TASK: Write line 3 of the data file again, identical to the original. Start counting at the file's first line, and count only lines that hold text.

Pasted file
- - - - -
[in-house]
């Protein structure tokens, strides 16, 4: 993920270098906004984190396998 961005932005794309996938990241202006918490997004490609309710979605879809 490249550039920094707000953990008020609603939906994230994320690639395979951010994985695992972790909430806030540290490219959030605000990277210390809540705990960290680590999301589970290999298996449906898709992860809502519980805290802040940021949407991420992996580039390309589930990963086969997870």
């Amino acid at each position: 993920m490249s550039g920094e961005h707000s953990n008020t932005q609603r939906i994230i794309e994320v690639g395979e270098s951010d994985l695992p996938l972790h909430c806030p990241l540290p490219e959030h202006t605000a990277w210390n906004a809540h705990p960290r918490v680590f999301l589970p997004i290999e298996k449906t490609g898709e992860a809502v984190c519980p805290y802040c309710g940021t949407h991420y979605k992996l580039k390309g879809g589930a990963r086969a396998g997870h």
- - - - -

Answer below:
């Amino acid at each position: 993920m490249s550039g920094e961005h707000s953990n008020t932005q609603r939906i994230i794309e994320v690639g395979e270098s951010d994985l695992p996938l972790h909430c806030p990241l540290p490219e959030h202006t605000a990277w210390n906004a809540h705990p960290r918490v680590f999301l589970p997004i290999e298996k449906t490609g898709e992860a809502v984190c519980p805290y802040c309710g940021t949407h991420y979605k992996l580039k390309g879809g589930a990963r086969a396998g997870h």